Detroit Lions: Who Will Be the Lions Starting QB in Denver?

Michael SuddsCorrespondent IOctober 24, 2011

DETROIT, MI - OCTOBER 23:  Matthew Stafford #9 of the Detroit Lions looks on while leaving the field after a 16-23 loss to the Atlanta Falcons at Ford Field on October 23, 2011 in Detroit, Michigan.  (Photo by Gregory Shamus/Getty Images)
Gregory Shamus/Getty Images

The Detroit Lions (5-2) carry three quarterbacks on the roster for good reason. That reason has probably come home to roost as Matthew Stafford will likely be shelved for awhile.

Stafford’s undisclosed leg injury is being evaluated as I type this, however it’s a safe bet that he will not be the starter in Denver (2-4) for Week 8.

Who should get the start at QB for the Lions? Shaun Hill seems to be the anointed No. 2, while Drew Stanton holds the clipboard.  Both bring different skill sets to the offense and offensive coordinator Scott Linehan will have to work in different pages of the playbook for whichever QB gets the nod.

Let's briefly review what Hill and Stanton have to offer before making some observations about the Lions' offense.


Shaun Hill

Hill played in 11 games in 2010; starting 10 under similar circumstances. Hill played 712 snaps and for his 448 drop-backs he went 257 of 416 (61.8) for 2686 yards, 16 TDs and 12 INTs. Hill’s remaining drop-backs were 17 sacks and on 15 other occasions, Hill tucked the rock and ran.

Hill is primarily a game manager who is better suited for a West Coast style offense. He seldom stretches the field and tends to “float” passes down the field.


Drew Stanton

Stanton was pressed into service six times in 2010, starting three times. Stanton played 247 snaps. He had 132 drop-backs where he went 69 for 119 (58.0) for 780 yards, four TDs and three INTs. Stanton was sacked six times and ran seven times out of the pocket.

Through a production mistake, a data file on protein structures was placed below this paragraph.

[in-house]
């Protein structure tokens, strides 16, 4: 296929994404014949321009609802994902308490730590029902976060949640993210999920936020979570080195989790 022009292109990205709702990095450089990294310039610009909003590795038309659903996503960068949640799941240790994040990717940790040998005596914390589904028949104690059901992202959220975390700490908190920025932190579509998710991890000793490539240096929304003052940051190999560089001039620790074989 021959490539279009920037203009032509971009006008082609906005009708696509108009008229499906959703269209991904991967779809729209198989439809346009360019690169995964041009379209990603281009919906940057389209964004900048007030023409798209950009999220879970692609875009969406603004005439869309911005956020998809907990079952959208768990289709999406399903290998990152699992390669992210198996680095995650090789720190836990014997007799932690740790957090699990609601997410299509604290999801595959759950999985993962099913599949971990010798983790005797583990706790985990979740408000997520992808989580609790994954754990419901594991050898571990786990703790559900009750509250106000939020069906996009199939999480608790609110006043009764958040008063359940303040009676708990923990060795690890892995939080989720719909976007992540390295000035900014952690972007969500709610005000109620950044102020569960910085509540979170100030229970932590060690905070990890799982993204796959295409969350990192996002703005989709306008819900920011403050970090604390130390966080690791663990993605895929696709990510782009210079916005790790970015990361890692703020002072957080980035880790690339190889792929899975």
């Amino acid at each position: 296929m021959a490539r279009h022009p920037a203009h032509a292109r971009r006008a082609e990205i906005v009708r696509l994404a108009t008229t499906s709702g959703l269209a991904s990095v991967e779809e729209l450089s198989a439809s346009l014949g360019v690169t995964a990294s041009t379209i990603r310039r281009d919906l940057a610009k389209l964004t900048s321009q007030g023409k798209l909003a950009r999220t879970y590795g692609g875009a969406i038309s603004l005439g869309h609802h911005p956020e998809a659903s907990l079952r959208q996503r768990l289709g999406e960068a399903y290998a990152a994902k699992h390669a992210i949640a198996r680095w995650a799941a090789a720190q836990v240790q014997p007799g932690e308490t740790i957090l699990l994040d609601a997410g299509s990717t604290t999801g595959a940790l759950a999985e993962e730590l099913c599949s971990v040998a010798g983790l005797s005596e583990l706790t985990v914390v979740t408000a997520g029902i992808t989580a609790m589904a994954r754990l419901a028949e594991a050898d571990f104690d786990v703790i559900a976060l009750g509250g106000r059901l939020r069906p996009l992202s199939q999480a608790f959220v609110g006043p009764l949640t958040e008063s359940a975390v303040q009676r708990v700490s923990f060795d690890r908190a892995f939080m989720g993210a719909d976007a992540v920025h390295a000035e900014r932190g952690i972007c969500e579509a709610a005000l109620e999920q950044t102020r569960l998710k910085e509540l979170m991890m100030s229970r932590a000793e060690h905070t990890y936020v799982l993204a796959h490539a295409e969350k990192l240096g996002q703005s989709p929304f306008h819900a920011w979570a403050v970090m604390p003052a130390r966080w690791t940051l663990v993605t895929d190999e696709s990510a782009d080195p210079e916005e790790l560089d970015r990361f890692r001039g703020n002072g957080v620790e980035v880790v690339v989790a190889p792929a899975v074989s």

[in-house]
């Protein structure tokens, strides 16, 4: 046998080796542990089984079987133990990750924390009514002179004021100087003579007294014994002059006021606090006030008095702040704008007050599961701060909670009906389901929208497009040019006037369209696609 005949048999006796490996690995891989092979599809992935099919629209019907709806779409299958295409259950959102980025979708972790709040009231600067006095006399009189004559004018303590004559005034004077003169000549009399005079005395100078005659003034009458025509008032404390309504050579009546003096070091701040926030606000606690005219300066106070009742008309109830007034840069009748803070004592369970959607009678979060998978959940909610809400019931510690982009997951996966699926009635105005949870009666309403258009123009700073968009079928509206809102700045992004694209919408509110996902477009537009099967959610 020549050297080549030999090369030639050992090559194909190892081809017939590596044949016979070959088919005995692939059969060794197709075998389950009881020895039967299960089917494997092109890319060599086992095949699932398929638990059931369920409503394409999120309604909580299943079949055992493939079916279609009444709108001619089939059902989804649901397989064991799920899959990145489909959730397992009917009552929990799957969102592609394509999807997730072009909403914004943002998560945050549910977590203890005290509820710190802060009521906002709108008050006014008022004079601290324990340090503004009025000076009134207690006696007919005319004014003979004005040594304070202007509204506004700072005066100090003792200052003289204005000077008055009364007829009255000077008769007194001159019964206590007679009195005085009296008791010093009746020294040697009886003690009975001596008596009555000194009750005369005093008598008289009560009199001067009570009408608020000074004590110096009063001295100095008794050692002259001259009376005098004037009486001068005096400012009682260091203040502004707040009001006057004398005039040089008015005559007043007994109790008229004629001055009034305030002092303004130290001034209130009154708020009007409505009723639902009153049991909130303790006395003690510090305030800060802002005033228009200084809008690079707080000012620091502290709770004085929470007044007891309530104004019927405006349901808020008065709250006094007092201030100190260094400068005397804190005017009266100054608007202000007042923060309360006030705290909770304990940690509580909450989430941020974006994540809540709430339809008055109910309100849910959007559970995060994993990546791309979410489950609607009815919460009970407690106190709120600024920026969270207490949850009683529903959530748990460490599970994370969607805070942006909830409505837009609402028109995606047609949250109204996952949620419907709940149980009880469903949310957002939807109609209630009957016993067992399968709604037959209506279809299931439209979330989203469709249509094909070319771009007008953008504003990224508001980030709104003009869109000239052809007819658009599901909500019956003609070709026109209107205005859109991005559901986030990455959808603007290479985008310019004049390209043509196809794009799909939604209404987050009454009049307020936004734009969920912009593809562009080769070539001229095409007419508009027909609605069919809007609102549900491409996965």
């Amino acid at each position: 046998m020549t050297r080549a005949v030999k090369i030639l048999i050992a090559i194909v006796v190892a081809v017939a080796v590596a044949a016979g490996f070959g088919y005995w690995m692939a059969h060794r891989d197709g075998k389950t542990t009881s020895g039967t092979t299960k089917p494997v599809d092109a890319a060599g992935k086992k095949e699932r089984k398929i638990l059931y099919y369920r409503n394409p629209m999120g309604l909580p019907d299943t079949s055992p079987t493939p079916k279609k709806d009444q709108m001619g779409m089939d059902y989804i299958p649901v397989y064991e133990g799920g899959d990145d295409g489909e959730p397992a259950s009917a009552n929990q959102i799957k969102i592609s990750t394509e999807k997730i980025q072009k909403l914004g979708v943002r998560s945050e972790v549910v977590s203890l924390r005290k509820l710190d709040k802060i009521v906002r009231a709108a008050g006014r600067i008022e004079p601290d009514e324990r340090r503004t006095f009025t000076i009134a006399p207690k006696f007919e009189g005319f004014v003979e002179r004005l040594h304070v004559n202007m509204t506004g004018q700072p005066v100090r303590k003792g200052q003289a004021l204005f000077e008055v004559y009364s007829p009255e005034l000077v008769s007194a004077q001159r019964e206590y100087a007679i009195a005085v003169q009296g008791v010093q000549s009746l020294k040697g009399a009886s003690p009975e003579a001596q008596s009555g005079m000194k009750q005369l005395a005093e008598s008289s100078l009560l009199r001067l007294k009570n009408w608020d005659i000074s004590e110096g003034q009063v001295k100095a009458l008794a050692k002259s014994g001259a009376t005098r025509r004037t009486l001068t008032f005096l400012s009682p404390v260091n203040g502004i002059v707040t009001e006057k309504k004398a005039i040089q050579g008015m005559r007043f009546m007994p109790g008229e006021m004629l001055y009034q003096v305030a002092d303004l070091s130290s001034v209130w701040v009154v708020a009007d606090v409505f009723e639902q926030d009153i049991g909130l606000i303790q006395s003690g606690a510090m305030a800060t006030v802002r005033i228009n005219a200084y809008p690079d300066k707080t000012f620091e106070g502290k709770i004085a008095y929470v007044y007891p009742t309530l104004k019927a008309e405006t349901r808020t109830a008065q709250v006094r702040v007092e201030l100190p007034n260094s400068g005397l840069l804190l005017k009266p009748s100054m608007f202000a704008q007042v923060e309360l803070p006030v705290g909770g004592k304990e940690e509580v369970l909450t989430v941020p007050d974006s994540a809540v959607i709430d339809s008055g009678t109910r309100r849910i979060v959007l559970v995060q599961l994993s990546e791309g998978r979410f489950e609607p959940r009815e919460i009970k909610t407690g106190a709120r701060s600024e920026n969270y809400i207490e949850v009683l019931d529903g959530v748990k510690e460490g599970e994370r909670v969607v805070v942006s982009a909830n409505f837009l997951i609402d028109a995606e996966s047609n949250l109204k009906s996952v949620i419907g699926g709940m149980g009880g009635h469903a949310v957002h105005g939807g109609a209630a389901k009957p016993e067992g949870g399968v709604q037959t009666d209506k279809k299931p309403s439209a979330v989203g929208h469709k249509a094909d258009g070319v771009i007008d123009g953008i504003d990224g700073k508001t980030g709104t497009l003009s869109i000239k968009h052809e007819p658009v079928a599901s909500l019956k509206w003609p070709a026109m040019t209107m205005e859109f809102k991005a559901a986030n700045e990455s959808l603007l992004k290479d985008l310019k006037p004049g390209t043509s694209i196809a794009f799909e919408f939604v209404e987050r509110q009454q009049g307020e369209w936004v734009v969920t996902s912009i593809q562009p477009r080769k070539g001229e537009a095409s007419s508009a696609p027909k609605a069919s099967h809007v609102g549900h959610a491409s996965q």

Stanton is more of a gunslinger who can stretch the field, but inconsistent accuracy issues persist. He holds onto the ball longer and is prone to locking onto primary receivers. Stanton would rather run than check-down, but can make plays with his feet.


Who Is Better Suited To Start in Denver?

We have to face the fact that the Lions are now a one dimensional offense. Opposing defenses know that they can effectively rush the QB on every snap.

With no Lions running game to speak of, defenses will dial up the blitz against the hapless Lions offensive line, a line hampered by the Lions propensity for playing out of the shotgun.

With defensive pressure now intensifying against the pass-happy Lions, which QB offers the Lions the best chance at victory? The game manager (Hill), or the gunslinger (Stanton)?

Hill is the politically correct choice if Scott Linehan can install a West Coast type offensive play set. With the exception of WR Titus Young and RB Kieland Williams, every starter on offense has a lot of experience working with Hill.

Stanton, on the other hand, offers the Lions another designed running option that could prove to be successful if for no other reason other than occupying a linebacker who would have to be employed as a spy.


The Coach's Decision

One thing that we’ve learned about the Lions coaching staff is that they will stick to a rigid plan come hell, or high water. Part of that plan features a rigid hierarchy at the QB position.

If Stafford is unable to start in Denver, Hill seems to be the logical choice, given the coaching paradigm. This, however, might deprive the Lions of the opportunity to evaluate Stanton’s ability to cobble up yardage with his legs.

Stanton, in my opinion, should get a shot to inject some life into an otherwise moribund running attack by utilizing some designed QB run plays.

Coming off two consecutive home losses where the Lions offense failed to keep defenses honest, Drew Stanton might be the Lions' best hope in Denver.